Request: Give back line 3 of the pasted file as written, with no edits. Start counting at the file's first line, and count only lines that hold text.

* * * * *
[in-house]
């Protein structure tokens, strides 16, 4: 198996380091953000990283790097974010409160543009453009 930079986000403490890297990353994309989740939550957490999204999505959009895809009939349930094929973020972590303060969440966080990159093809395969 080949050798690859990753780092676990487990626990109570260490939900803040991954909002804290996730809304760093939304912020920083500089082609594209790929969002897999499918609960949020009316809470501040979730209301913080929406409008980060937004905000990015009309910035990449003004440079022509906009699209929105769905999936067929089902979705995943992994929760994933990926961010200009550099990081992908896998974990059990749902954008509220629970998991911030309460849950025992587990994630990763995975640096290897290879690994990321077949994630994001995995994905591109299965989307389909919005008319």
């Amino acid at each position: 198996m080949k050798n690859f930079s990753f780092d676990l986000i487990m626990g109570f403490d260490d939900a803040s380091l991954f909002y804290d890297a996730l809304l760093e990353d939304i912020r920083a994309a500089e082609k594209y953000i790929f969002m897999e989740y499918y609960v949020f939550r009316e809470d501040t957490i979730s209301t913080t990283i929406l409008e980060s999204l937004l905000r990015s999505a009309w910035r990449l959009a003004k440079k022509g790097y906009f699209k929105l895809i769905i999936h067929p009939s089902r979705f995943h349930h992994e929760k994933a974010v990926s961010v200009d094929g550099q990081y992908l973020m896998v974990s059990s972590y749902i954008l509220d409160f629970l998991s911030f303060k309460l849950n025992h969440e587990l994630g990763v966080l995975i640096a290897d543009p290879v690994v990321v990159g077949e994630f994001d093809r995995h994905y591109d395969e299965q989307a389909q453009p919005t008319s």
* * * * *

């Amino acid at each position: 198996m080949k050798n690859f930079s990753f780092d676990l986000i487990m626990g109570f403490d260490d939900a803040s380091l991954f909002y804290d890297a996730l809304l760093e990353d939304i912020r920083a994309a500089e082609k594209y953000i790929f969002m897999e989740y499918y609960v949020f939550r009316e809470d501040t957490i979730s209301t913080t990283i929406l409008e980060s999204l937004l905000r990015s999505a009309w910035r990449l959009a003004k440079k022509g790097y906009f699209k929105l895809i769905i999936h067929p009939s089902r979705f995943h349930h992994e929760k994933a974010v990926s961010v200009d094929g550099q990081y992908l973020m896998v974990s059990s972590y749902i954008l509220d409160f629970l998991s911030f303060k309460l849950n025992h969440e587990l994630g990763v966080l995975i640096a290897d543009p290879v690994v990321v990159g077949e994630f994001d093809r995995h994905y591109d395969e299965q989307a389909q453009p919005t008319s």